Since as a culture we’re dedicated to improvement, why not discuss: credit score improvement.
It’s important to note that raising your credit score is a bit like losing weight: It takes time and there is no quick fix. In fact, quick-fix efforts can backfire.
Here is some credit score improvement information:
Payment History Tips
Pay your bills on time. Delinquent payments and collections can have a major negative impact on your score. If you have missed payments, get current and stay current
The longer you pay your bills on time the better your score.
Be aware that paying off a collection account will not remove it from your credit report. It will stay on your report for seven years.
If you are having trouble making ends meet, contact your creditors or see a legitimate credit counselor. This won’t improve your score immediately; but, if you begin to manage your credit and pay on time, your score will improve over time.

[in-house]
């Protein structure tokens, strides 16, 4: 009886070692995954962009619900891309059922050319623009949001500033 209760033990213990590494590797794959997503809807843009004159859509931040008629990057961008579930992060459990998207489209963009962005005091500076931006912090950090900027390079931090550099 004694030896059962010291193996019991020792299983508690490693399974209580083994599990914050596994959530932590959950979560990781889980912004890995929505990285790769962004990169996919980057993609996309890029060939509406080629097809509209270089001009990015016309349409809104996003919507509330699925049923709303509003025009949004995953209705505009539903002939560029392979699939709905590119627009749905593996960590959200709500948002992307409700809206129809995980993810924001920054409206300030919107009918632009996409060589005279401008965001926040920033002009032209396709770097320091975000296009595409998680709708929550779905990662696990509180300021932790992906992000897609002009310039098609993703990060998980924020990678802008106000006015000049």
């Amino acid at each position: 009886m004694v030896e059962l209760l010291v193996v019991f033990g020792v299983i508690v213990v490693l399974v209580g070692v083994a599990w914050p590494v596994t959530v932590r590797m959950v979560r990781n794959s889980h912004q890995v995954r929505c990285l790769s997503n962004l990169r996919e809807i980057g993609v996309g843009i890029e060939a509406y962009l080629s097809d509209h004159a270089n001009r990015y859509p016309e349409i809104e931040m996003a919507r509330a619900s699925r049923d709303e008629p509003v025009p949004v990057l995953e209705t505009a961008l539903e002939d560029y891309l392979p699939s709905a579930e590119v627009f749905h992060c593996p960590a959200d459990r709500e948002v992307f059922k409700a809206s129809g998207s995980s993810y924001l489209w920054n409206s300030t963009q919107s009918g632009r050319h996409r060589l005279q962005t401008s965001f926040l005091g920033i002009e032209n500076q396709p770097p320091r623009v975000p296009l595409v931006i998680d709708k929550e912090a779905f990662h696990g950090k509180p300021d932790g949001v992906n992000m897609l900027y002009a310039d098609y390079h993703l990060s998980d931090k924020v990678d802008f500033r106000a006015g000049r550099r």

Amount Owed Tips
Keep balances low on credit cards and other “relvolving credit”. High outstanding balances can affect a credit score.
Pay off debt rather than moving it around. The most effective way to improve a score in this area is by paying down revolving credit. In fact, owing the
same amount but having fewer open accounts may reduce a credit score.
Do not close unused credit cards as a short-term strategy of rasing a credit score.
Do not open new credit cards that you don’t need (to increase your available credit). This approach can backfire and actually lower a credit score.
Length of History Tips
If you have managed credit for a short time, do not open numberous new accounts too rapidly. New accounts will lower an average account age which could have a negative effect on a score if there is not adequate amounts of other credit information. Rapid account build up can be viewed as increased risk.
Note that closing an account does not make it disappear. A closed account will show up on a credit report. It may be considered for scoring purposes.
It’s OK to request and check your own credit report. This will not affect a credit score as long as the report is ordered directly from the credit reporting agency.
Information and Questions regarding credit score improvement will be answered promptly.
FTC - What is Credit Scoring